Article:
Although I did not intend it when I started writing on misbehavior at Google and abuse of the public trust, it is turning into an op-ed series.
I wrote my first column on Google's misbehaving, "Say It Ain't So, Joe": Of Google and Some Serious Misbehaving, after Google settled a Department of Justice criminal investigation of illegal drug importation. In its nonprosecution agreement Google accepted the accuracy of all charges detailed in sections 2 (a) through 2 (q) and agreed that it would not contest them; as restitution it refunded all revenues obtained through these activities. There were no fines, there were no criminal charges, and there was no jail time for anyone associated with the string of ongoing criminal activities that had gone for years.
This time I'm writing because Google violated a consent decree on privacy. Not content with abusing the privacy of its own users, Google hacked around the privacy settings of Safari users on iPhones. This time, at least, there is some fine; it looks like Google will pay a $22.5 million fine for violating a 20-year consent decree it signed with the FTC last October. This does look like a lot of money. However, the penalty imposed for violating the consent decree was estimated by the Wall Street Journal to be $16,000 per occurrence per day; doing the arithmetic suggests that the consent decree has been violated 1,400 times. Does this mean that Google has violated the consent decree an average of 6 or 7 times every day since it was signed? Surely, Google did not wait long into the progress of a 20-year consent decree to begin systematically ignoring it. One should not have much confidence in the remaining 19 1/2 years of the consent decree.
Why is Google behaving this way?
Google's senior executives are smart people, and they are also significant shareholders in the company.
They violated the consent decree, and they consistently abuse the public trust, because they calculated that it is profitable to do so.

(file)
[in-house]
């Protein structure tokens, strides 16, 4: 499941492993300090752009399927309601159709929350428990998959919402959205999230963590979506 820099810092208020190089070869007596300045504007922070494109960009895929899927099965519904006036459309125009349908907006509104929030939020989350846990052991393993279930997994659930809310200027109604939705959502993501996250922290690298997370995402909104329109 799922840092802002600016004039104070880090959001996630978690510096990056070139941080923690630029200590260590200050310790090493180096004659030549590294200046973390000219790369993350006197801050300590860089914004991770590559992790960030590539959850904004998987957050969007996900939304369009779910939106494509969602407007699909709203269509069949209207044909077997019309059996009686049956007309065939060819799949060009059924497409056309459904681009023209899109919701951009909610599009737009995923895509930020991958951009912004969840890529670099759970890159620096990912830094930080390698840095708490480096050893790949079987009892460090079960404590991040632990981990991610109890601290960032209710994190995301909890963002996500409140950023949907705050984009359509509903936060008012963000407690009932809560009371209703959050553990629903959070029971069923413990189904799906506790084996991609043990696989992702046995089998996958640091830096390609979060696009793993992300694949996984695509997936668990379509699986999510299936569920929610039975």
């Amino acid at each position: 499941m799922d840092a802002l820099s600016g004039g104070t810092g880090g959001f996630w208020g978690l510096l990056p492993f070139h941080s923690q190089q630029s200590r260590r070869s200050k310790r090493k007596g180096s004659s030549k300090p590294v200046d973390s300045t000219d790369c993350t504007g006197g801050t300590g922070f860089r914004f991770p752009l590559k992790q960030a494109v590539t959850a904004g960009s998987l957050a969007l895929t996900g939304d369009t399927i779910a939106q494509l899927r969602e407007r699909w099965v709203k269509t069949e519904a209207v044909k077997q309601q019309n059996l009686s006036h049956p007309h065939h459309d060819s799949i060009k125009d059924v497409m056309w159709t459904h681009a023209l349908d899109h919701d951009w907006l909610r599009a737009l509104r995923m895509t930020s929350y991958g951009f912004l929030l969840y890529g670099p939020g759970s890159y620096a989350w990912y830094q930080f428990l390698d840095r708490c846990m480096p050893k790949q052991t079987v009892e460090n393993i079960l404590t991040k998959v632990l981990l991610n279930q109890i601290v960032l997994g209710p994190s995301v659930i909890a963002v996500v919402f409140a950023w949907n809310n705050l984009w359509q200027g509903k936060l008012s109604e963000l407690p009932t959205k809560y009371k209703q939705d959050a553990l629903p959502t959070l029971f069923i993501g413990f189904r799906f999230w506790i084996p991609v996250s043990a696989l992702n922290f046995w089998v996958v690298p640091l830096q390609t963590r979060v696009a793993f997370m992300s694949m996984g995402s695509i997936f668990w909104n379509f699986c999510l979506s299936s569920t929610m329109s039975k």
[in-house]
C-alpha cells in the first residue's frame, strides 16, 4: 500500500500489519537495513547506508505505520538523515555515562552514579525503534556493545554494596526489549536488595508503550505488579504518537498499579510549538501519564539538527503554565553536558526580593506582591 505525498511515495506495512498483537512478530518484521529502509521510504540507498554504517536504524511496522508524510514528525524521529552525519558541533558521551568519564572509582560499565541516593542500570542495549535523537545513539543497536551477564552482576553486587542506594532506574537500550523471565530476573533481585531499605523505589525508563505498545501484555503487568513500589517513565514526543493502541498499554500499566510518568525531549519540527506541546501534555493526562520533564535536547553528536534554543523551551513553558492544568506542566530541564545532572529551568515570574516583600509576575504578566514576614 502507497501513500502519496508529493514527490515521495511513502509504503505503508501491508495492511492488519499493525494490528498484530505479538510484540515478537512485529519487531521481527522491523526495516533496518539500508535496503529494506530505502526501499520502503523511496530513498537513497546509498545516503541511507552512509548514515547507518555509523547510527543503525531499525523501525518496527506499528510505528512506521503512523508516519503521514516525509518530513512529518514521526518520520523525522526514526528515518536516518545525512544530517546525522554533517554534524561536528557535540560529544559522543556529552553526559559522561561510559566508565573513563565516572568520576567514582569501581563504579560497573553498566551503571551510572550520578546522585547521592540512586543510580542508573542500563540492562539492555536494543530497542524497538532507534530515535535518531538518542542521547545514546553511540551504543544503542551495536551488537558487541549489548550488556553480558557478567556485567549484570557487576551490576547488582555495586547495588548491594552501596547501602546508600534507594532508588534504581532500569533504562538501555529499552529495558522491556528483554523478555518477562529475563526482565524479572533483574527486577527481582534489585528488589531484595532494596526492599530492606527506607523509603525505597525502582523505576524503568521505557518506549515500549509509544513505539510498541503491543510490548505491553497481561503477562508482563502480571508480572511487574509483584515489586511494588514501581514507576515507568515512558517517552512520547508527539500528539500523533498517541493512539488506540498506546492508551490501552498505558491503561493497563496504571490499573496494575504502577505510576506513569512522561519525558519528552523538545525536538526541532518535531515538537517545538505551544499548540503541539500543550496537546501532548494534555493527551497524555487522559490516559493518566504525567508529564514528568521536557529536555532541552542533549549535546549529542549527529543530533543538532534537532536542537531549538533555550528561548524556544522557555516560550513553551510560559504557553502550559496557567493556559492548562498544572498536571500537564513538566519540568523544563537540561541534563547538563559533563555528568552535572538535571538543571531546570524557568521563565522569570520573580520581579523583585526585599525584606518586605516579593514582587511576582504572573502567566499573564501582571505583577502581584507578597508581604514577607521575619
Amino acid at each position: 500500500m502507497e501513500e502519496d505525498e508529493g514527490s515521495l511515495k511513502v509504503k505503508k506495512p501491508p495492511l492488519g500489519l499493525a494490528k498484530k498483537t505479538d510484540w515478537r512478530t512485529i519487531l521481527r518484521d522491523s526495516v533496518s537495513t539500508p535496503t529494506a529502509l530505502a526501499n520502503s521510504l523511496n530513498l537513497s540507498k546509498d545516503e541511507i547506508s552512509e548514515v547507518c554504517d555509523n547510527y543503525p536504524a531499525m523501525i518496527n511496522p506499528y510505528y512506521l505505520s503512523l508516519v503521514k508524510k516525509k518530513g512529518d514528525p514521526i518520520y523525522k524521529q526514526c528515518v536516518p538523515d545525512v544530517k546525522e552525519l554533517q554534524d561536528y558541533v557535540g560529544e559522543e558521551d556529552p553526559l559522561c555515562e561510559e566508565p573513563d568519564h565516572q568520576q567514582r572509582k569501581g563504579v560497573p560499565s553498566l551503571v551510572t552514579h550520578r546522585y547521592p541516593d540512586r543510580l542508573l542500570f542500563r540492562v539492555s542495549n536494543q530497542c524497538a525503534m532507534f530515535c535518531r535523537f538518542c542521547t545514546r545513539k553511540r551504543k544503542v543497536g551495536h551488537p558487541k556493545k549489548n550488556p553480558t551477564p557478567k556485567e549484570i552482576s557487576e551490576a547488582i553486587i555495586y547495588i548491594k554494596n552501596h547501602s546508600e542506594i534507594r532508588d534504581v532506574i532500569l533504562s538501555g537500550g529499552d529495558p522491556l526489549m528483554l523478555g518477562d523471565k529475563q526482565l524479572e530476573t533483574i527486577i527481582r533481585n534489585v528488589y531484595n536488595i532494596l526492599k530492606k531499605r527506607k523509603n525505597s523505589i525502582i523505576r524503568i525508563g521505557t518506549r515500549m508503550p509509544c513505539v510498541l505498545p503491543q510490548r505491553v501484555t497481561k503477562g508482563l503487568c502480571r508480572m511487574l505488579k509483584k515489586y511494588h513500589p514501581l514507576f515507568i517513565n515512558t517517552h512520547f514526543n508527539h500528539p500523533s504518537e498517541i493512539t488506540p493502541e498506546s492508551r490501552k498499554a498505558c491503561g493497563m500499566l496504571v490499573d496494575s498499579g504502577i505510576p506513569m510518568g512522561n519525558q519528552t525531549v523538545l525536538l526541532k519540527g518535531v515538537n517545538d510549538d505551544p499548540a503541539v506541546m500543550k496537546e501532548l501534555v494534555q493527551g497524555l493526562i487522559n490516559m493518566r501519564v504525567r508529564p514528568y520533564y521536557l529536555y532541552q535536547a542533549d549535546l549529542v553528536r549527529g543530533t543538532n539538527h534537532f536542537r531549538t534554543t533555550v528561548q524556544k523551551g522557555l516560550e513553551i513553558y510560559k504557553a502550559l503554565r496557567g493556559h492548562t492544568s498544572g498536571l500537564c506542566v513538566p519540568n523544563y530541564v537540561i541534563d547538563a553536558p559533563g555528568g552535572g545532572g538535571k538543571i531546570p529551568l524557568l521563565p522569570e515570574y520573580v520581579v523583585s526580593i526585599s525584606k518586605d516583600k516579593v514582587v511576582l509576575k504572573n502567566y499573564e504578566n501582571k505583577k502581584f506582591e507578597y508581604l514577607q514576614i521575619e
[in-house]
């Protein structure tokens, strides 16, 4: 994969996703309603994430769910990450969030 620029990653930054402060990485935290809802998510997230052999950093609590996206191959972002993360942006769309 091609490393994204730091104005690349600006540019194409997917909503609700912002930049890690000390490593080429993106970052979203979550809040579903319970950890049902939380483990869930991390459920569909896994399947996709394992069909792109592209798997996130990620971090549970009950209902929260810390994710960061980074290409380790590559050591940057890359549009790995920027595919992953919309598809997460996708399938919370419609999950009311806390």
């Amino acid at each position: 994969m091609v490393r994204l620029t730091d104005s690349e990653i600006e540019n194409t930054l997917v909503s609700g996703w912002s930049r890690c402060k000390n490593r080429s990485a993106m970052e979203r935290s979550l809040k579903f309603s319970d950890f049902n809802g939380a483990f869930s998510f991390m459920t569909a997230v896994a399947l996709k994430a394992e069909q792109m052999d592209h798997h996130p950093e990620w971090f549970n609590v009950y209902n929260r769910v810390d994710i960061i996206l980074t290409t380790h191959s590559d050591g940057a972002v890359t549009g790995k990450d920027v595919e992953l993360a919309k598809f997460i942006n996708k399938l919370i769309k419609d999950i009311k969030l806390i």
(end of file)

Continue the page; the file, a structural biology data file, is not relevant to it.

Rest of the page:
When I was an undergraduate in Massachusetts, many of my friends chose not to pay for off-street parking. Cambridge parking tickets were only a couple of dollars a night, and my friends knew that they were unlikely to get caught every night; their analysis suggested that parking illegally every night for a year was cheaper than renting off-street parking for a year. Eventually the City of Cambridge decided that it really was important to be able to plow major streets, and began to impose significant fines for parking illegally; only then did my friends decide to find legal rather than illegal places to park their cars.
I suspect that despite Eric Schmidt's tweet, the Boys at Google are still in need of "adult supervision," and that this supervision is not going to come from Eric Schmidt or from their board. And I suspect that the Boys have decided that as long as the profits from misbehaving outweigh the penalties, we are going to have to live with their behavior.
I have written that punitive damages are not unfairly punitive when they serve a greater purpose for society, and that this is especially true when executives rationally make economic assessments that are good for their firms but that predictably harm society. Draconian fines or even criminal proceedings against executives may be necessary to change Google's behavior. In this case I would suggest that the FTC consider fines of $16,000 per violation per day, precisely as the fines were specified in the October Consent Decree. I doubt that Google violated the privacy of no more than 6 or 7 Apple iPhone Safari users per day, and I suspect that fines of $16,00 per violation per day might total hundreds of millions of dollars. A massive fine like this would indeed get the Boys' attention. And, perhaps, it would get the attention of Google's shareholders and Board members. If the fines eventually imposed by the FTC were large enough to affect shareholders wealth, Board members would start worrying about prosecutions for violating their fiduciary responsibility.
In the absence of massive fines or criminal proceedings, regulation of search may be necessary. Surely adult supervision must come from somewhere. And I am beginning to despair of it coming from Google itself.
I would prefer not to write a fourth column in this series. Or a fourteenth.